Willis McGahee struggled to adapt following his NFL career, and it led to suicidal thoughts crossing the former Pro Bowl running back’s mind “a couple of times,” he told The Athletic.
McGahee, who was one of 10 retired NFL players named in a class-action lawsuit filed against the league in February over its disability benefits and “wrongful” denials, told the outlet that, at 42 years old and with 10 children, he has since attended therapy and improved his mental health, but after he suffered another concussion that ended his career in 2013, McGahee had difficulties adapting.
“When it’s gone, you really have nothing to fall back on,” McGahee said in his interview. “It’s just a lot coming at you, man, and it gets mentally tough.”
McGahee was mentioned in the class-action lawsuit alongside Jason Alford, Michael McKenzie, Jamize Olawale, Alex Parsons, Daniel Loper, ex-Jet Eric Smith, Joey Thomas, Charles Sims and Lance Zeno, according to NPR.
NFL commissioner Roger Goodell and the league’s Disability Board were named as the defendants, according to the Associated Press, and while it only specifically mentioned the 10 players, lawyer Chris Seeger said that “they’re a small fraction of the players who have been wronged by the NFL’s disability plan.”
In a previous interview with the Baltimore Sun, McGahee — who sustained over 40 injures in his football career, according to the outlet — criticized the NFL for not caring about its players despite messages that the league promotes, calling it a “sham process.”
“Just because we look good on the outside don’t mean we’re good on the inside,” McGahee told the Baltimore Sun.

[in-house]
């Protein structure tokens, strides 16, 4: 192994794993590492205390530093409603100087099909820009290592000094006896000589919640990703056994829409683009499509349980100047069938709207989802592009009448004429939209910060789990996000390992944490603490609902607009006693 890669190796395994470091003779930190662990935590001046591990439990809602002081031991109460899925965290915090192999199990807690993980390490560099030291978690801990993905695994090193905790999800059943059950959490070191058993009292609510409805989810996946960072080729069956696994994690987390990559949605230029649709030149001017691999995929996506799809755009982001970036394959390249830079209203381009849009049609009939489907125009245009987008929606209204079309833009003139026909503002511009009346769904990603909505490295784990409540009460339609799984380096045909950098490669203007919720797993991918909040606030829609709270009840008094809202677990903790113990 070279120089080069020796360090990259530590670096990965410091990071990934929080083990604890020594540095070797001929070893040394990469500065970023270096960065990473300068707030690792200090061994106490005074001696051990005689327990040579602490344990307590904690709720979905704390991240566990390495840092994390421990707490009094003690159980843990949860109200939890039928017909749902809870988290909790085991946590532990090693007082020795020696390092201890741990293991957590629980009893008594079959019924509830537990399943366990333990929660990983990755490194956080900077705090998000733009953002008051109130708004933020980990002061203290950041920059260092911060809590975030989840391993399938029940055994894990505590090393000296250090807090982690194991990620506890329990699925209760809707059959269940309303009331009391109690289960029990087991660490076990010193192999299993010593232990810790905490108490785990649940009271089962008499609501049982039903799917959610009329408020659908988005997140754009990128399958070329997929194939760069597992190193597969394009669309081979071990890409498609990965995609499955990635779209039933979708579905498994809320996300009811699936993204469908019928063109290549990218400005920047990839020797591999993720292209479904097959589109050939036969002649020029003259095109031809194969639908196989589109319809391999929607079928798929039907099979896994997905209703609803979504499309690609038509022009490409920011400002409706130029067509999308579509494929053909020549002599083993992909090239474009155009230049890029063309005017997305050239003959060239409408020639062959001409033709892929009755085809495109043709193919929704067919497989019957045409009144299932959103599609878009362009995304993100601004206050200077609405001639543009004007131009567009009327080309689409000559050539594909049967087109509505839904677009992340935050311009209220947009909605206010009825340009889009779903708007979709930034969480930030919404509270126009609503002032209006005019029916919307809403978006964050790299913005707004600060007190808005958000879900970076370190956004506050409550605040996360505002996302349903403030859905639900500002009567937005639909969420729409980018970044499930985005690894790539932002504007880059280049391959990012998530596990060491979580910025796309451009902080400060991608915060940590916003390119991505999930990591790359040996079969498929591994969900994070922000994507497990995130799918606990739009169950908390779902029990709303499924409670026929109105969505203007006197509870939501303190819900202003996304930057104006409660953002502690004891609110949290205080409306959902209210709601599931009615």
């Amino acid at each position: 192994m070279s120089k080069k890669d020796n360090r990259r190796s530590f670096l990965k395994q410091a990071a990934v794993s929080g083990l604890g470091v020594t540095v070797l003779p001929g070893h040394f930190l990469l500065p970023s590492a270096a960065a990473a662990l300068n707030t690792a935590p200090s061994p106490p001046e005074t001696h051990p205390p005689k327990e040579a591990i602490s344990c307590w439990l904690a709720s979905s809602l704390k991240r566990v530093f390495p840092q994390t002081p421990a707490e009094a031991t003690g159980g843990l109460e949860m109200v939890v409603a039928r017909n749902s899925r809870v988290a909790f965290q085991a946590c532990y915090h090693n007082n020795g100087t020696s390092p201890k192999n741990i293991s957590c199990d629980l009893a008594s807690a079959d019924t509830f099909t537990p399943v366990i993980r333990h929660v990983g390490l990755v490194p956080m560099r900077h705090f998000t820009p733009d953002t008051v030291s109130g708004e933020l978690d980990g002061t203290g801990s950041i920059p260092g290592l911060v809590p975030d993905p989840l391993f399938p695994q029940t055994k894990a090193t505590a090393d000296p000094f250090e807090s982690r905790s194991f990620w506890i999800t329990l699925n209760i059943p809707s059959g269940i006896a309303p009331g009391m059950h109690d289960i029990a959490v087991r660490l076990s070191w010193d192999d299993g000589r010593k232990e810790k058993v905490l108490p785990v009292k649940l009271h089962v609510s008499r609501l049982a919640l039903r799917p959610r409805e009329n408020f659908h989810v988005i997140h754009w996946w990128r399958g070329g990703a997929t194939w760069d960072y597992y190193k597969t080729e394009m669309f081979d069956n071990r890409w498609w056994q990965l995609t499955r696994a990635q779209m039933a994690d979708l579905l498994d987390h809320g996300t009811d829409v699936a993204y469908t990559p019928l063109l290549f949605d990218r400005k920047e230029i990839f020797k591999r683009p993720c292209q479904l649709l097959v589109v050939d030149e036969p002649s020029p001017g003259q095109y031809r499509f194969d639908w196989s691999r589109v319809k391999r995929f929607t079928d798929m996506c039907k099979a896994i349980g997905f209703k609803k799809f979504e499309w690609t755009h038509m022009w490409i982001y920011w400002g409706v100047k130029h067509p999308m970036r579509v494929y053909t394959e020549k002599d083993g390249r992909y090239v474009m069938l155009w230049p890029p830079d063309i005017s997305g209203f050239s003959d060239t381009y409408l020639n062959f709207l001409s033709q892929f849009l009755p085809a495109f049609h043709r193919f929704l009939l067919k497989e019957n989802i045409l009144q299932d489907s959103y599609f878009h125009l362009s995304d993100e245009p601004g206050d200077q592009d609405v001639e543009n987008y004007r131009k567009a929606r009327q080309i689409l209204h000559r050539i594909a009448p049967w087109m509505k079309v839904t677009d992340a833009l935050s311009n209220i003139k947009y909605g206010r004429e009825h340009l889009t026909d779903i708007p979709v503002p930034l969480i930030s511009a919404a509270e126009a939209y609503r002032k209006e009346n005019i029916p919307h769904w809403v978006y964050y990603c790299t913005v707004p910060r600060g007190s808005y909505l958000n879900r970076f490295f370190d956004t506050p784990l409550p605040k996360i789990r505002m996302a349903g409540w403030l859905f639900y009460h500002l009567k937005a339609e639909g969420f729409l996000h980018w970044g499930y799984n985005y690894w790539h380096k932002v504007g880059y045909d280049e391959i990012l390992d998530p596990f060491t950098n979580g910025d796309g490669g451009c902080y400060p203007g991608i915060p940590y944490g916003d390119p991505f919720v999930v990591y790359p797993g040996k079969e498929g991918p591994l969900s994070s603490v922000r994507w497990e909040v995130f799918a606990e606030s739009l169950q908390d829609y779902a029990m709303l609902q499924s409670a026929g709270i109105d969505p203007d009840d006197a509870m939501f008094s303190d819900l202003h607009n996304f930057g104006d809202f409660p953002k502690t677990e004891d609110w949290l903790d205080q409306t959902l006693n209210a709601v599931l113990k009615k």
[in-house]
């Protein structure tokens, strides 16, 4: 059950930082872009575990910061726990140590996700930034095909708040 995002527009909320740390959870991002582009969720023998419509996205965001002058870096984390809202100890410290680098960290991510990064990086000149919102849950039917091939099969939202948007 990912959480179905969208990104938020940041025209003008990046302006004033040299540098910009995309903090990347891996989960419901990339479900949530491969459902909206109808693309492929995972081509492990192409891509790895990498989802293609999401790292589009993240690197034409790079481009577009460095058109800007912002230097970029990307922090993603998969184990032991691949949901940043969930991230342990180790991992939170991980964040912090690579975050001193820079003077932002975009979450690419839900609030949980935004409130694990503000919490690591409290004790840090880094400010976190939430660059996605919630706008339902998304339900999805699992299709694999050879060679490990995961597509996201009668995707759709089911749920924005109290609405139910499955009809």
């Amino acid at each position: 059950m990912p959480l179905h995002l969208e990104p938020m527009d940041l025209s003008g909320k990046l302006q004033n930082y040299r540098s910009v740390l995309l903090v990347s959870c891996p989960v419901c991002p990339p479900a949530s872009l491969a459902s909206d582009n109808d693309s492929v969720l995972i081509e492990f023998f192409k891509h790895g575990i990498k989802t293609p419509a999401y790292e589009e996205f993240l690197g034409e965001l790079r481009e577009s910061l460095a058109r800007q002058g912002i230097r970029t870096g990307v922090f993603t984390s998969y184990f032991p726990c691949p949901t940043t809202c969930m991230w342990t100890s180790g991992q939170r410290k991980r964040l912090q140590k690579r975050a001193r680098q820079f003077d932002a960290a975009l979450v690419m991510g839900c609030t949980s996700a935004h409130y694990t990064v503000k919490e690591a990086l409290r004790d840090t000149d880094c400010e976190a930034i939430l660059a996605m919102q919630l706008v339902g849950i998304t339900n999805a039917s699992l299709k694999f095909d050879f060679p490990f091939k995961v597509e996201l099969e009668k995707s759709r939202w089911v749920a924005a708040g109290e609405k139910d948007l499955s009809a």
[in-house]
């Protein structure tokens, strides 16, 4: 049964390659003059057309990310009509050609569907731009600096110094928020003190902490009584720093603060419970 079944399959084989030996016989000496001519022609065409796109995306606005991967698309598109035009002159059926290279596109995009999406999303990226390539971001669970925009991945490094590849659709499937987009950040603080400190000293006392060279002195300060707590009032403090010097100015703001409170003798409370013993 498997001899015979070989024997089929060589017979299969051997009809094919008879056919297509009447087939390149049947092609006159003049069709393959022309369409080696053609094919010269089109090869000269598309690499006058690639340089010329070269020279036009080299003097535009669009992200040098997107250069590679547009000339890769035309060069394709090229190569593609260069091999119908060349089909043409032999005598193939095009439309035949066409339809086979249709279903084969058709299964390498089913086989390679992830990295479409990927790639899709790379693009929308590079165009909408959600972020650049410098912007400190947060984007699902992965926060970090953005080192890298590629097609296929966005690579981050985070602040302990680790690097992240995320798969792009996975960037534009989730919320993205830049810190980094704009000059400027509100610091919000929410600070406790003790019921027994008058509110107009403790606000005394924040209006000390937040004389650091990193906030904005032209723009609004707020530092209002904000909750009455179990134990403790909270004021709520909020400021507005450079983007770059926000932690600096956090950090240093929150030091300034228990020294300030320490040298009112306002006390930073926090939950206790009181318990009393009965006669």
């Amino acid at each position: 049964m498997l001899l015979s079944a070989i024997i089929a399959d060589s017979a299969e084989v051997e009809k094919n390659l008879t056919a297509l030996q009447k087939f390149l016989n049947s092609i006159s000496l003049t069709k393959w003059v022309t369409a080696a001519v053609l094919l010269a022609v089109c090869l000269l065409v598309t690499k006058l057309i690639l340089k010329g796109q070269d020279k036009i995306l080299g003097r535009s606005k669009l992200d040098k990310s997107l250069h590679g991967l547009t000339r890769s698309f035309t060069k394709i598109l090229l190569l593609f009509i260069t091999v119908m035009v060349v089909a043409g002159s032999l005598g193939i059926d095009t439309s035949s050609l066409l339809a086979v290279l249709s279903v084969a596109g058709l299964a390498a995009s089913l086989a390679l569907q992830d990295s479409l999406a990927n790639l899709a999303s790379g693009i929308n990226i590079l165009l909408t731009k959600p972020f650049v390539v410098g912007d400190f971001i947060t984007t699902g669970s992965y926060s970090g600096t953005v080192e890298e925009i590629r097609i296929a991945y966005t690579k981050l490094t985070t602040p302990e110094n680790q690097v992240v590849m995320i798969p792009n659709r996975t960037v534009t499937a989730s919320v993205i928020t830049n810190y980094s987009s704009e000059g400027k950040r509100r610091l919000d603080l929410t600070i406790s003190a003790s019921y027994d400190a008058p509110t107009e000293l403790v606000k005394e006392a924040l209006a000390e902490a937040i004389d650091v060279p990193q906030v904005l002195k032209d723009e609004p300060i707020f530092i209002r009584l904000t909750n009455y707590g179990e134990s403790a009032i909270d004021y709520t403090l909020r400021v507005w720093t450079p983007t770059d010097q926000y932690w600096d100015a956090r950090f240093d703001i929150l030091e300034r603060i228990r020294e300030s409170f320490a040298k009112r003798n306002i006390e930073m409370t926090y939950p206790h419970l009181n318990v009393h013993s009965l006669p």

McGahee once had a doctor describe him as someone having “body of a carpenter,” according to The Athletic.
He was a first-round pick in 2003, but McGahee missed his entire rookie season with the Bills due to an injury.
That became a common theme throughout his career, even as he rushed for 8,474 yards, compiled 65 touchdowns and made two Pro Bowls before retiring as a 32-year-old.
He eventually received Line of Disability benefits but his application for Total & Permanent Disability benefits continues to be denied, and those reflect two of the three available benefits under the league’s disability plan, according to The Athletic.
“It sucks,” McGahee told The Athletic about his time following the injuries and his NFL career. “It hasn’t gotten better. Nothing has gotten better. Everything, as time goes along, gets worse. That’s where I’m at right now. I’m just trying to figure it out. It’s very emotionally stressful. It takes a toll on the mind and the body. Because every day you’re trying to figure out, ‘What’s next? How am I gonna get over this hump?’”
If you or someone you know is struggling or in crisis, and live in New York City, you can call 1-888-NYC-WELL for free and confidential crisis counseling. If you live outside the five boroughs, you can call or text 988 or chat at 988lifeline.org.